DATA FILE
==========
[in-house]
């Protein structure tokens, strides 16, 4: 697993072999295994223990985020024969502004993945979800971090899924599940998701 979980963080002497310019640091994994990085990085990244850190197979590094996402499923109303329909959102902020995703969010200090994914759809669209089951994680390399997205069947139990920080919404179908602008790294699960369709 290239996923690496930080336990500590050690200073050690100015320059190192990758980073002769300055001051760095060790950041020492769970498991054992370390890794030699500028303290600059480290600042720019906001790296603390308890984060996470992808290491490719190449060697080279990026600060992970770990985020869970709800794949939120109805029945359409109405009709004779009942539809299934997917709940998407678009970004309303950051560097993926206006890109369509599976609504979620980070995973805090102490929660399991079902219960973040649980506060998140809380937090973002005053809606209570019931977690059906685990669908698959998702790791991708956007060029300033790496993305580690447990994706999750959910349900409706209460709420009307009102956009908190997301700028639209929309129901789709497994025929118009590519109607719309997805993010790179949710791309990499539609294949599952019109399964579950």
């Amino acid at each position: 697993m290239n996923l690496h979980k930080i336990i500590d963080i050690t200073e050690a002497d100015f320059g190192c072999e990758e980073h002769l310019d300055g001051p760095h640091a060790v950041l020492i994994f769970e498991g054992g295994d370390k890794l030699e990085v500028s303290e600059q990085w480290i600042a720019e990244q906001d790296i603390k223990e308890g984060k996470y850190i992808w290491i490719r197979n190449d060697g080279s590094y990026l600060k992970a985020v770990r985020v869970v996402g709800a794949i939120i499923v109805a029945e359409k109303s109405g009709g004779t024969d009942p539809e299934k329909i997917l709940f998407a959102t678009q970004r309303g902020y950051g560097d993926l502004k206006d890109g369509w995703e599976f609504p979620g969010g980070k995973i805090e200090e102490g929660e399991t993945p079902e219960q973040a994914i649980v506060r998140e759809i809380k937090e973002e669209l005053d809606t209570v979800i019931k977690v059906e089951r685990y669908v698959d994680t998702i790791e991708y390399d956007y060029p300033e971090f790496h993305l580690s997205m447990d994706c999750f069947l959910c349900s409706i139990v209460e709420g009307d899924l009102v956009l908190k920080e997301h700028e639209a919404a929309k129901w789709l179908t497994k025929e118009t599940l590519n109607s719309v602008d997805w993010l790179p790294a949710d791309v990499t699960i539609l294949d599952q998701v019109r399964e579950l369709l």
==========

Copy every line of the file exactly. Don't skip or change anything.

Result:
[in-house]
């Protein structure tokens, strides 16, 4: 697993072999295994223990985020024969502004993945979800971090899924599940998701 979980963080002497310019640091994994990085990085990244850190197979590094996402499923109303329909959102902020995703969010200090994914759809669209089951994680390399997205069947139990920080919404179908602008790294699960369709 290239996923690496930080336990500590050690200073050690100015320059190192990758980073002769300055001051760095060790950041020492769970498991054992370390890794030699500028303290600059480290600042720019906001790296603390308890984060996470992808290491490719190449060697080279990026600060992970770990985020869970709800794949939120109805029945359409109405009709004779009942539809299934997917709940998407678009970004309303950051560097993926206006890109369509599976609504979620980070995973805090102490929660399991079902219960973040649980506060998140809380937090973002005053809606209570019931977690059906685990669908698959998702790791991708956007060029300033790496993305580690447990994706999750959910349900409706209460709420009307009102956009908190997301700028639209929309129901789709497994025929118009590519109607719309997805993010790179949710791309990499539609294949599952019109399964579950």
């Amino acid at each position: 697993m290239n996923l690496h979980k930080i336990i500590d963080i050690t200073e050690a002497d100015f320059g190192c072999e990758e980073h002769l310019d300055g001051p760095h640091a060790v950041l020492i994994f769970e498991g054992g295994d370390k890794l030699e990085v500028s303290e600059q990085w480290i600042a720019e990244q906001d790296i603390k223990e308890g984060k996470y850190i992808w290491i490719r197979n190449d060697g080279s590094y990026l600060k992970a985020v770990r985020v869970v996402g709800a794949i939120i499923v109805a029945e359409k109303s109405g009709g004779t024969d009942p539809e299934k329909i997917l709940f998407a959102t678009q970004r309303g902020y950051g560097d993926l502004k206006d890109g369509w995703e599976f609504p979620g969010g980070k995973i805090e200090e102490g929660e399991t993945p079902e219960q973040a994914i649980v506060r998140e759809i809380k937090e973002e669209l005053d809606t209570v979800i019931k977690v059906e089951r685990y669908v698959d994680t998702i790791e991708y390399d956007y060029p300033e971090f790496h993305l580690s997205m447990d994706c999750f069947l959910c349900s409706i139990v209460e709420g009307d899924l009102v956009l908190k920080e997301h700028e639209a919404a929309k129901w789709l179908t497994k025929e118009t599940l590519n109607s719309v602008d997805w993010l790179p790294a949710d791309v990499t699960i539609l294949d599952q998701v019109r399964e579950l369709l």